Recently Opened Restaurants
by Julie Besonen, 04/28/2010
- more recently opened restaurants/
- The Best Chocolate Cake in the World and Rabbit in the Moon
- Eddie's Pizza Truck, The Famous Pink Tea Cup and Toto Ramen
- Lina Frey, The Plaza Fodd Hall and Seersucker
- Balkanika, Kaz An Nou and The Matcha Box
- The Counting Room, Teany and South Brooklyn Pizza
- Beba, Four & Twenty Blackbirds and Otarian
- Annisa, Iris Cafe and Terroir Tribeca
- more in dining/
13 Barrow St., 212-741-6699, West Village, Manhattan
Last July, a fire destroyed Anita Lo's refined West Village restaurant, which opened to critical applause in 2000. Its rebirth includes updated decor with earth-toned accents, a new bar menu and exotic flavors reflecting Lo's Asian roots and the extensive globe-trotting she did while the space was being rebuilt. Roasted rack of lamb is fragrant with South African spices, for instance, while butter-poached lobster with ramps tastes of a cuisine closer to home. Seared foie gras with soup dumplings is a popular holdover from the old menu. A large picture window frames the small bar, offering snacks of oysters, crisp pig's feet with mustard as well as unagi (freshwater eel) and scallion fritters. The lovely dining room remains a couple of steps up on a raised platform.
20 Columbia Place, 718-722-7395, Brooklyn Heights, Brooklyn
The experience of a magical little café on an enchanting, tree-lined block is enough reason to head to this eatery for breakfast or lunch. Further incentive: visiting the Brooklyn Heights Historic District and taking in the view of the Manhattan landscape across the river. Strollers and tethered dogs are parked outside the general store–like setting, their owners inside picking up Stumptown coffee or a quick bite like a ham-and-cheddar biscuit sandwiching soft-boiled eggs. The carefully curated comfort-food menu is locally sourced and displayed on a series of blackboards. Lunch features sandwiches, a French dip with blue Brie, "proper" egg salad and meatloaf with melted cheddar.
The Palm Court at The Plaza Hotel
Fifth Avenue and Central Park South, 212-546-5300, Midtown West, Manhattan
Breakfast, lunch and afternoon tea are once again being served at The Plaza Hotel's storied Palm Court. The venue has been closed since January 2009, undergoing a $6.5 million renovation. The chandeliers continue to sparkle, and the re-creation of the magnificent stained-glass ceiling now features lighting that changes color. The menu here is still being finalized, but look for options like the Eloise Tea, which includes plated tiers of sandwiches (grilled cheese, cucumber on buttered bread, organic peanut butter and jelly), freshly baked scones, lemon tea cake and chocolate-dipped strawberries. The Chocolate Tea features chocolate fondue with pound cake and house-made marshmallows, scones with Nutella and double Devonshire cream, chocolate macaroons and truffles, as well as the option to have a glass of champagne or sherry.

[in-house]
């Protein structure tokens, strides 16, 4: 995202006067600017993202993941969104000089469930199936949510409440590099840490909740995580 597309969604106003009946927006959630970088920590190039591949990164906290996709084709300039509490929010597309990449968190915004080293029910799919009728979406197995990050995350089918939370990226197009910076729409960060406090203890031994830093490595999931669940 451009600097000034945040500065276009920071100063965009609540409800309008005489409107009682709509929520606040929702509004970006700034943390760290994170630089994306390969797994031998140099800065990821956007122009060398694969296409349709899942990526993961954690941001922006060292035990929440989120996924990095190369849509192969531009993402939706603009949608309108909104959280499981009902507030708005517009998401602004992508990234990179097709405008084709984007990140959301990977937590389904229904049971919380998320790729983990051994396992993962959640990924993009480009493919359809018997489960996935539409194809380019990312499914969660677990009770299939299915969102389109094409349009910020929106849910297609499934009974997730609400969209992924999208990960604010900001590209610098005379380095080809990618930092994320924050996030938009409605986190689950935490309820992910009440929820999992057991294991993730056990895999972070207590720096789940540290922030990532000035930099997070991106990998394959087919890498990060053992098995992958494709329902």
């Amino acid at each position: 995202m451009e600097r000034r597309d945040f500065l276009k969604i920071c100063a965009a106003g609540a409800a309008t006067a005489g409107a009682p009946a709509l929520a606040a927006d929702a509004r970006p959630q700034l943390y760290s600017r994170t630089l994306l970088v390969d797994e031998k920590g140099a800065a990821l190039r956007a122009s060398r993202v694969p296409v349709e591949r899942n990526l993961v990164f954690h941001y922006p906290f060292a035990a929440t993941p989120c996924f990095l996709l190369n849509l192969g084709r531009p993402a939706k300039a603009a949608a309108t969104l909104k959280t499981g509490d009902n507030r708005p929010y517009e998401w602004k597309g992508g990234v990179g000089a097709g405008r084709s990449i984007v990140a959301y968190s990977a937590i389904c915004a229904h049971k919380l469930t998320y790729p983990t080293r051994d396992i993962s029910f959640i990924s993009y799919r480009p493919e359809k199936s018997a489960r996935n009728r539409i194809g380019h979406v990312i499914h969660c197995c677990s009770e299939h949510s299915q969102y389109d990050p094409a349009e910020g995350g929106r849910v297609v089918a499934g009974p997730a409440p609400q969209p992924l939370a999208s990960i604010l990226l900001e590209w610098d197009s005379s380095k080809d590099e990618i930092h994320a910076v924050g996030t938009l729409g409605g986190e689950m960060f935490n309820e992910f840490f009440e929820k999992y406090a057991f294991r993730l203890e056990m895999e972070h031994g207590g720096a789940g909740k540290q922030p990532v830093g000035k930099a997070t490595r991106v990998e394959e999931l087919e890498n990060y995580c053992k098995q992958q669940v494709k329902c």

The Tangled Vine Wine Bar & Kitchen
434 Amsterdam Ave., 646-863-3896, Upper West Side, Manhattan
This rustic, aboveground wine cellar is particularly food-friendly, offering a seasonal, Mediterranean menu devised by chef David Seigal, who's worked at Mercat, Bouley and Jean Georges. Evan Spingarn, co-author of The Ultimate Wine Lover's Guide, assembled the catalog of mostly organic, sustainable and biodynamic wines, with 30 offered by the glass. A flute of cava is a good match for house-made potato chips dusted with smoked paprika. Other items include Berkshire pork belly sliders, a cheese board, mixed charcuterie and crostini topped with chickpeas and morcilla sausage or shrimp marinated in lemony, herbal chermoula.
24 Harrison St., 212-625-9463, TriBeCa, Manhattan
Marco Canora and Paul Grieco, the team behind Hearth, Insieme and the East Village's Terroir, opened their new wine bar in time for the Tribeca Film Festival (wrapping on May 2). Crafted from repurposed materials, the brick-walled space has an open kitchen, a long bar and high tables of various sizes to accommodate wine-loving groups of friends. There's a Finger Lakes Riesling on tap and a voluminous wine booklet that includes cheeky treatises on Malcolm McLaren, Jane Jacobs and the pope, an argument for Beaujolais and a harangue against street fairs. The menu is composed of "little bar snacks" for $3 to $4 (smoky almonds, pickled veggies), "fried stuff" for $6 to $8 (sage leaves with lamb sausage, red wine–and–oxtail risotto balls), salads, sandwiches and bruschetta. For heartier appetites, "the big stuff" on the menu ($15–$19) includes pork blade steak and dry-aged Creekstone Farms beef.